FRANK BRIDGEFrank Bridge’s Piano Quintet H. 49 in D Minor is hardly a neglected piece; it is oft-recorded but it is one of the more rarely played pieces from his early oeuvre. And I could see the reason: While it certainly held my interest, this 1912 work—a revision of his D minor Piano Quintet from seven years before—is a Bridge too far. The three-movement work wasn’t nearly as fascinating as the Hanson, and even with its amazing sonorities, stirring Adagio, and playful, romantic Allegro, it felt overly long. After a promising start, the opening movement soon drifted into an ominous routine with progressive lethargy. The centerpiece worked better—a lyrical amalgam of slow movement and scherzo enclosed within one of Bridge’s arch-like fantasy structures. And the finale—while romantic, unsettling, and powerful at times—failed to provide sufficient ballast to counterbalance what had preceded it. But given the musicians—in particular, pianist Adam Neiman—any reservations about the piece were irrelevant on this occasion.

Neiman had a fascinating reciprocity with his fellow players, but he was clearly guiding. He also had a mesmerizing give-and-take relationship with the piano and the sheet music on his iPad. With the look of an actor, Neiman would nod in agreement with a lovely passage or look troubled by the introduction of a melancholic section. His unrestrained passion, expressive physicality, and articulate facial expressions could be heard in his bright playing. With Neiman, you could really sense the romance struggling to emerge from, and eventually triumph over, anarchy.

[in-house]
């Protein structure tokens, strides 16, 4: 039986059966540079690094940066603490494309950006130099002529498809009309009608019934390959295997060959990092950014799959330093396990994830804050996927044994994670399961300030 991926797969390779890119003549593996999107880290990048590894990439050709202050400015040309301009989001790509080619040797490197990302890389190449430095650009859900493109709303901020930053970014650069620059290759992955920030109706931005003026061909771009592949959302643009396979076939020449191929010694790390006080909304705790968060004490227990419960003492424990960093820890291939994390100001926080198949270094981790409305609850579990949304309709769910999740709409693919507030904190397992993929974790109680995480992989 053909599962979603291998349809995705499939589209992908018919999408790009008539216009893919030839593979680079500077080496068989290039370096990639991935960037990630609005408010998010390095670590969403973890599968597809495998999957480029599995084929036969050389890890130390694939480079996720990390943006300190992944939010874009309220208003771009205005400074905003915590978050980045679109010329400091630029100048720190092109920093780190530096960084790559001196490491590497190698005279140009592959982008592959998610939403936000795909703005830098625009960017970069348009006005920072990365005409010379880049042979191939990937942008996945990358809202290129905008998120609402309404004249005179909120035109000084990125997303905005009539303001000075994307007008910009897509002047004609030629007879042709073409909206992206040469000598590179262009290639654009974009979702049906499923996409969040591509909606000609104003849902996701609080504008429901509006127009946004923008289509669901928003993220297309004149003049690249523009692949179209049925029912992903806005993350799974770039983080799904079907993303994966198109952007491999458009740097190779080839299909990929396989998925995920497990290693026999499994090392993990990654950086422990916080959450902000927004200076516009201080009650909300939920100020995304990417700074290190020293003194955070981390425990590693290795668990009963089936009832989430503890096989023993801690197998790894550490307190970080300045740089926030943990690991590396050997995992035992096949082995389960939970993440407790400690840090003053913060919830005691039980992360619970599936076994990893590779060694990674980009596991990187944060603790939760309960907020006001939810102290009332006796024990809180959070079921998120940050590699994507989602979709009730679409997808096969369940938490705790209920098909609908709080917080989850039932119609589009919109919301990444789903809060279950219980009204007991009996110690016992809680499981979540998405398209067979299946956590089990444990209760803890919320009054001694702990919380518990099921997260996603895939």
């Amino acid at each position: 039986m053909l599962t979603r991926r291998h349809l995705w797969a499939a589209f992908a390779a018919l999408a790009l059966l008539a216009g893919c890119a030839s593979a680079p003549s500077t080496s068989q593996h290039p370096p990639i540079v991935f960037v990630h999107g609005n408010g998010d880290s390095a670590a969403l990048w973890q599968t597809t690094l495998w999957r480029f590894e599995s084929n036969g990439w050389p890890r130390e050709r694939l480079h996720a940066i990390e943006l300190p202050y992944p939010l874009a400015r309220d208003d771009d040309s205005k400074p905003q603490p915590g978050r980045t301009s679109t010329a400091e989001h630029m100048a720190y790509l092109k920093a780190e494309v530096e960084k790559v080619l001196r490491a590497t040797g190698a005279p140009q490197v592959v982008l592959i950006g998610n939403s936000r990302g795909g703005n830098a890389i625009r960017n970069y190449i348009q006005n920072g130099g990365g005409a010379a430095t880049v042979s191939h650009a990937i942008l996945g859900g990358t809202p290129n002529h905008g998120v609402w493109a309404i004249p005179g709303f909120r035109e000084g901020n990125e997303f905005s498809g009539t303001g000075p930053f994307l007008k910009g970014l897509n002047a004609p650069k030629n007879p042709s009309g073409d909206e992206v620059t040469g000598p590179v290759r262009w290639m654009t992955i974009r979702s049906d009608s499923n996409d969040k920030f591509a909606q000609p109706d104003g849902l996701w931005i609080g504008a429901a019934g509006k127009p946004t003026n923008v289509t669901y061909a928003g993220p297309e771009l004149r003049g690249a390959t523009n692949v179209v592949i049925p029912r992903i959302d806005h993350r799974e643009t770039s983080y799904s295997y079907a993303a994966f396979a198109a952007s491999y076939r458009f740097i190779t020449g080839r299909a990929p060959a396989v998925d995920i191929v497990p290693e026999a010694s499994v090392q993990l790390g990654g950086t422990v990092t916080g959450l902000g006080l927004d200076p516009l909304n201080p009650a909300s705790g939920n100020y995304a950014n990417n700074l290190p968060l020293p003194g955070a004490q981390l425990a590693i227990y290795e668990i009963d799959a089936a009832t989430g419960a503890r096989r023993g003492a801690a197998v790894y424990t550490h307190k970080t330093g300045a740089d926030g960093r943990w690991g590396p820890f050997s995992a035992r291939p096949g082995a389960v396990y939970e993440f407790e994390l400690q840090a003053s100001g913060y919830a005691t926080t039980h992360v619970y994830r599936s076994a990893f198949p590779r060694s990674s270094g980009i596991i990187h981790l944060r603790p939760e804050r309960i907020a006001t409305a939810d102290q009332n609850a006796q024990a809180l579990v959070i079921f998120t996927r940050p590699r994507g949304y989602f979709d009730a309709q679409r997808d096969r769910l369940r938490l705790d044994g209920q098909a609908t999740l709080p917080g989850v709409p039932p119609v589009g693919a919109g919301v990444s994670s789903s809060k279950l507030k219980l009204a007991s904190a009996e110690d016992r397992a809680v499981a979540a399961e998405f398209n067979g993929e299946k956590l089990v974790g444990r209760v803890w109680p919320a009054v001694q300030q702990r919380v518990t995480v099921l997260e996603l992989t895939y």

Guideri, Mc Kinney and Zhou were also sensational, and will appear at the next concert on Nov. 9 with Ben Hong on cello, performing Howells’ Fantasy String Quartet Op. 25, Suk’s Meditation on the Old Czech Chorale “St. Wenceslas” Op. 35a, Janáček’s amazing String Quartet No.1 (Kreutzer Sonata), and Smetana’s String Quartet No.1 in E-minor (From My Life).

The “Masters Rediscovered” season continues on Dec. 7 with two U.S.A. premieres: Gnesin’s Songs for a Knight Errant Op. 28 and Cras’s
Quintet for Harp, Winds & Strings.


Le Salon de Musiques
Season 5, Concert 1 played October 12, 2014
upcoming concerts this year:

Season 5, Concert 2
Sunday, November 9, 2014 at 4:30 (note later start time)
Jessica Guideri & Serena Mc Kinney, violins
Yi Zhou, Viola
Ben Hong Cello
H. Howells: Fantasy String Quartet Op. 25
J. Suk: Meditation on the Old Czech Chorale “St. Wenceslas” Op. 35a
L. Janáček: String Quartet No.1 Kreutzer Sonata
B. Smetana: String Quartet No.1 in E-minor From My Life

Season 5, Concert 3
Sunday, December 7, 2014 at 4:00
Pamela Vliek-Martchev, flute
Marcia Dickstein, harp
Jessica Guideri & Erik Arvinder, violins
Rob Brophy, viola
John Walz, cello
M. Ravel: Sonata for Violin & Cello
A. Bax: Fantasy Sonata for Viola & Harp
M. Gnesin: Songs for a Knight Errant Op. 28 (U.S.A. Premiere)
J. Cras: Suite for Flute & Harp
J. Cras: Quintet for Harp, Winds & Strings (U.S.A. Premiere)